The Thames (Rivers of Britain) ebook
by Wilson Stephens
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TITLE: The Great Ouse (Rivers of Britain). AUTHOR: Stephens, Wilson. Acceptable - Very well read.
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The rivers in Britain have been major sources of communication and travel since ancient times. The River Thames is the deepest river in the UK. The Romans reached what is now London by sailing down the Thames. Millennium Bridge, The River Thames, London. Important ports in the UK grew up at the mouth of navigable rivers including Liverpool (The River Mersey), Bristol (The River Severn), Newcastle (The River Tyne) and Glasgow (The River Clyde).
The River Thames (/ˈtɛmz/ (listen) TEMZ), known alternatively in parts as the Isis, is a river that flows through southern England including London. At 215 miles (346 km), it is the longest river entirely in England and the second-longest in the United Kingdom, after the River Severn. It flows through Oxford (where it is called the Isis), Reading, Henley-on-Thames and Windsor. The lower reaches of the river are called the Tideway, derived from its long tidal reach up to Teddington Lock
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There are many rivers in England. The longest and the most important is the Thames. The rivers are of great importance for communication and especially for carrying goods.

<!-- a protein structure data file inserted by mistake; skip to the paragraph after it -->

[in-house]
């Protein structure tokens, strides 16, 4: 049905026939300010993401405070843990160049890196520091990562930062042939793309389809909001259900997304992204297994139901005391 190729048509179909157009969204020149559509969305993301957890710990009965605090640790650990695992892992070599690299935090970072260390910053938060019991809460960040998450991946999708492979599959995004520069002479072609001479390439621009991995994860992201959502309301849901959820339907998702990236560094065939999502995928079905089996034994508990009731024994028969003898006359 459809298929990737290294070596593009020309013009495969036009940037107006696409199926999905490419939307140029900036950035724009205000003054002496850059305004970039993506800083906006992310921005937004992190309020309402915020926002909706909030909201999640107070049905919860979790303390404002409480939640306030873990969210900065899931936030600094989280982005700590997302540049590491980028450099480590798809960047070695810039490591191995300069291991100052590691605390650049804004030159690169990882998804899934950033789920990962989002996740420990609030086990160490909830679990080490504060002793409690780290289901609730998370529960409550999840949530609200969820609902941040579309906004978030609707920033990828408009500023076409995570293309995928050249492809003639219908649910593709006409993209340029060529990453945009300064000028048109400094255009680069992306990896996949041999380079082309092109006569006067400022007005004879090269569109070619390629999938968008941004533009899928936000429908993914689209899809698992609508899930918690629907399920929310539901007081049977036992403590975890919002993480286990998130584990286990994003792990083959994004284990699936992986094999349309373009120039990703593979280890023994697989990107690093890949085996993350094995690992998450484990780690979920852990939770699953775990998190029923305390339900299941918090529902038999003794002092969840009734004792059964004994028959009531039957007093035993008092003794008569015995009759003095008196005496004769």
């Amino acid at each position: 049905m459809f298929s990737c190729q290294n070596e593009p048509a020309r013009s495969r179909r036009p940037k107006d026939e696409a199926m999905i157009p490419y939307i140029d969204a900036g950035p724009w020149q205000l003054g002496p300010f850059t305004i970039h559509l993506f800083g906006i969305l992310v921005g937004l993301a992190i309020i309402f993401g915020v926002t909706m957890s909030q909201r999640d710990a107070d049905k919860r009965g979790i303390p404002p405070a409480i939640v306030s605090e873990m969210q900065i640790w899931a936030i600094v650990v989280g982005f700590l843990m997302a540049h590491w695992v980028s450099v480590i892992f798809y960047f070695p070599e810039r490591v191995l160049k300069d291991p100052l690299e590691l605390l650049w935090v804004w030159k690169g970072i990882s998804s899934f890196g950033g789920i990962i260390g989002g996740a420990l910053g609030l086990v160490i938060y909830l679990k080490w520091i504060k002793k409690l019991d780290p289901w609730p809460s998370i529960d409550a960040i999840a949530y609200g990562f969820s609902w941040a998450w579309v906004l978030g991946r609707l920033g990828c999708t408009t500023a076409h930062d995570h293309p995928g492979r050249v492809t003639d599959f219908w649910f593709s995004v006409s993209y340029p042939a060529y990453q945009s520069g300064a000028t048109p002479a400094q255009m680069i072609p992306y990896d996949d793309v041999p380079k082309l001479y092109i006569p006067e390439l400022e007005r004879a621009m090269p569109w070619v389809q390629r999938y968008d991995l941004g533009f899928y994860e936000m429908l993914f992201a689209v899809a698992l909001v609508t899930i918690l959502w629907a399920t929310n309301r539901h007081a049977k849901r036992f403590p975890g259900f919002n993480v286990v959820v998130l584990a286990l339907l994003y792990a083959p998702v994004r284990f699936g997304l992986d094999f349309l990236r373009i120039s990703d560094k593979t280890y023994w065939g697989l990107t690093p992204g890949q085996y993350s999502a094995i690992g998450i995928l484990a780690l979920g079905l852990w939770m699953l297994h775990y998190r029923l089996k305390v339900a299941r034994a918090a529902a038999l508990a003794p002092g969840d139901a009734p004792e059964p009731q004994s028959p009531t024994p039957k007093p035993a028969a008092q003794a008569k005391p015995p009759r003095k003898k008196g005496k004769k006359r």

The swiftest flowing river in the British Isles is the Spey. There are many rivers in England. England is mostly a lowland country. there are upland regions in the north and the southwest, but the rest of England is almost flat.
The River Thames attraction travel guidebook, London must-visit attractions.
The River Thames is one of the sights of London. Tourists come to admire the beauty of Cleopatra’s Needle, Big Ben and the Houses of Parliament. The Thames connected the settlements of the Romans at Kent and at Colchester. In fact the river isn’t just a part of the scenery. Without the river London wouldn’t exist. Let’s look back into history. All foreign traffic and goods had to cross the Roman bridge, that’s why the nearby land grew into a key port, thus increasing trade with the Continent. Over the next five hundred years, London exported the nation’s wool, cattle and imported fine clothes from Flanders, wine from France, furs from Scandinavia.
Britain's rivers deserve to be better known.